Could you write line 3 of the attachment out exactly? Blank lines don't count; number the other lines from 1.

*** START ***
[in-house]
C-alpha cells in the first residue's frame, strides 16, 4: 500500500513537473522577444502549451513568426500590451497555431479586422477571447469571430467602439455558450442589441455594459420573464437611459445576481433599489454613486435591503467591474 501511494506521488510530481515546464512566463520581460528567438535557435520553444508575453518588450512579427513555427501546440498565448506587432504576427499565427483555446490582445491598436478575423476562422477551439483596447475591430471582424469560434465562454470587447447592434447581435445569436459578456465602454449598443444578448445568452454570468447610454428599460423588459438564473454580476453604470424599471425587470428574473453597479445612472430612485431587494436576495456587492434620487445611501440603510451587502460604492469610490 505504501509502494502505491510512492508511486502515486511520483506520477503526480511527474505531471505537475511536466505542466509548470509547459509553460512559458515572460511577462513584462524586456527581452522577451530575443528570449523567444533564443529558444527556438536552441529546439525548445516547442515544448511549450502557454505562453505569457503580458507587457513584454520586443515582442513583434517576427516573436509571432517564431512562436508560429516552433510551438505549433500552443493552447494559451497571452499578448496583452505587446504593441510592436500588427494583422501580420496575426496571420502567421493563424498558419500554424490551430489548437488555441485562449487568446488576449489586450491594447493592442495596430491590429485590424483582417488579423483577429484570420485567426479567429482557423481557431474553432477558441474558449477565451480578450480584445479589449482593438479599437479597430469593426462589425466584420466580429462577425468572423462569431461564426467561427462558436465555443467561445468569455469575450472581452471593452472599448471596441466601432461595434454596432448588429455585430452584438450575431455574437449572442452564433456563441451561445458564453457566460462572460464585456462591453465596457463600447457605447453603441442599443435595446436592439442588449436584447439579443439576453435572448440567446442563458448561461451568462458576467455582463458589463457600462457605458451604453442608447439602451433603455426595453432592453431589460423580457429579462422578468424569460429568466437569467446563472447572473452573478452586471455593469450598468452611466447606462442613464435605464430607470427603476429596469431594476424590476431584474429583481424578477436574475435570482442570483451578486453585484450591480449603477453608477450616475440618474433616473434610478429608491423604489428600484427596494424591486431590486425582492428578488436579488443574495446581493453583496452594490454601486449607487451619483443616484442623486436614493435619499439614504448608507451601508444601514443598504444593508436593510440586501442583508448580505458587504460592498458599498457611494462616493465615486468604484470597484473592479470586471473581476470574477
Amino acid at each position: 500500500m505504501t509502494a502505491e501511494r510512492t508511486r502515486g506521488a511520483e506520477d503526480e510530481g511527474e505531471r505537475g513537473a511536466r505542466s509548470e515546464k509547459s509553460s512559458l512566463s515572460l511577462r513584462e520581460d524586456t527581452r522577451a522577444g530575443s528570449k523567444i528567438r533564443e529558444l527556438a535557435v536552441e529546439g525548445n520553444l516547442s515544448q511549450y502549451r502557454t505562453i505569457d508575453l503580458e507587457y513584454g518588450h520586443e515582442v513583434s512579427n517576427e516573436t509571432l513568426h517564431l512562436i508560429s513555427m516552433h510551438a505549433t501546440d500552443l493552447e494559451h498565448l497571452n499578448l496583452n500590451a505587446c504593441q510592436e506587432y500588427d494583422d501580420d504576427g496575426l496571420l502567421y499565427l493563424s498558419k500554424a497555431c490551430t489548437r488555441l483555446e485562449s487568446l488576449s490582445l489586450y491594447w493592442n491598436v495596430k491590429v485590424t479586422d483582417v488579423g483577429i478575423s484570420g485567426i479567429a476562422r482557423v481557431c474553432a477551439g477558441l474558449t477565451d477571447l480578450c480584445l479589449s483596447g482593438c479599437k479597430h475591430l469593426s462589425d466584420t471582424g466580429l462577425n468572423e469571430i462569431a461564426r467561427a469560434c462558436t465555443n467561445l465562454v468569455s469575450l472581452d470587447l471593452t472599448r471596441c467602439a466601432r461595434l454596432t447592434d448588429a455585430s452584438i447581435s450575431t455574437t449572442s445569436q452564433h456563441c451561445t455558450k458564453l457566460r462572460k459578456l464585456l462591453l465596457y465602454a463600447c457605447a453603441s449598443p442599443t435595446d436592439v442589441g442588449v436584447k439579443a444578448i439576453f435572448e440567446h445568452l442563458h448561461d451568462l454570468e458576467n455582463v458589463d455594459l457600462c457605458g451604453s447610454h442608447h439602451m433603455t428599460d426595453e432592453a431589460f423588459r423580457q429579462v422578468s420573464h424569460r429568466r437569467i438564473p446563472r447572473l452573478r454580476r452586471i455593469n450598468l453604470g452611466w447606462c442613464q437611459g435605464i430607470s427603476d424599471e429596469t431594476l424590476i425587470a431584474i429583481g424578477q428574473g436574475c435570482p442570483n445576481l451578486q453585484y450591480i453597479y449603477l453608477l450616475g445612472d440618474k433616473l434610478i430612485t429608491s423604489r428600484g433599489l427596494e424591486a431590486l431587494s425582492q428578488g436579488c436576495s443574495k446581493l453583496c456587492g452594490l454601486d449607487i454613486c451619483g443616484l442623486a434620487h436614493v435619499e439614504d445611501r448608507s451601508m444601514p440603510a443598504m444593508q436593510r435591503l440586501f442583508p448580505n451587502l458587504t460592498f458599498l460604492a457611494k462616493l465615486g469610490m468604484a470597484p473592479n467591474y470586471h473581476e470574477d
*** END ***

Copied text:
Amino acid at each position: 500500500m505504501t509502494a502505491e501511494r510512492t508511486r502515486g506521488a511520483e506520477d503526480e510530481g511527474e505531471r505537475g513537473a511536466r505542466s509548470e515546464k509547459s509553460s512559458l512566463s515572460l511577462r513584462e520581460d524586456t527581452r522577451a522577444g530575443s528570449k523567444i528567438r533564443e529558444l527556438a535557435v536552441e529546439g525548445n520553444l516547442s515544448q511549450y502549451r502557454t505562453i505569457d508575453l503580458e507587457y513584454g518588450h520586443e515582442v513583434s512579427n517576427e516573436t509571432l513568426h517564431l512562436i508560429s513555427m516552433h510551438a505549433t501546440d500552443l493552447e494559451h498565448l497571452n499578448l496583452n500590451a505587446c504593441q510592436e506587432y500588427d494583422d501580420d504576427g496575426l496571420l502567421y499565427l493563424s498558419k500554424a497555431c490551430t489548437r488555441l483555446e485562449s487568446l488576449s490582445l489586450y491594447w493592442n491598436v495596430k491590429v485590424t479586422d483582417v488579423g483577429i478575423s484570420g485567426i479567429a476562422r482557423v481557431c474553432a477551439g477558441l474558449t477565451d477571447l480578450c480584445l479589449s483596447g482593438c479599437k479597430h475591430l469593426s462589425d466584420t471582424g466580429l462577425n468572423e469571430i462569431a461564426r467561427a469560434c462558436t465555443n467561445l465562454v468569455s469575450l472581452d470587447l471593452t472599448r471596441c467602439a466601432r461595434l454596432t447592434d448588429a455585430s452584438i447581435s450575431t455574437t449572442s445569436q452564433h456563441c451561445t455558450k458564453l457566460r462572460k459578456l464585456l462591453l465596457y465602454a463600447c457605447a453603441s449598443p442599443t435595446d436592439v442589441g442588449v436584447k439579443a444578448i439576453f435572448e440567446h445568452l442563458h448561461d451568462l454570468e458576467n455582463v458589463d455594459l457600462c457605458g451604453s447610454h442608447h439602451m433603455t428599460d426595453e432592453a431589460f423588459r423580457q429579462v422578468s420573464h424569460r429568466r437569467i438564473p446563472r447572473l452573478r454580476r452586471i455593469n450598468l453604470g452611466w447606462c442613464q437611459g435605464i430607470s427603476d424599471e429596469t431594476l424590476i425587470a431584474i429583481g424578477q428574473g436574475c435570482p442570483n445576481l451578486q453585484y450591480i453597479y449603477l453608477l450616475g445612472d440618474k433616473l434610478i430612485t429608491s423604489r428600484g433599489l427596494e424591486a431590486l431587494s425582492q428578488g436579488c436576495s443574495k446581493l453583496c456587492g452594490l454601486d449607487i454613486c451619483g443616484l442623486a434620487h436614493v435619499e439614504d445611501r448608507s451601508m444601514p440603510a443598504m444593508q436593510r435591503l440586501f442583508p448580505n451587502l458587504t460592498f458599498l460604492a457611494k462616493l465615486g469610490m468604484a470597484p473592479n467591474y470586471h473581476e470574477d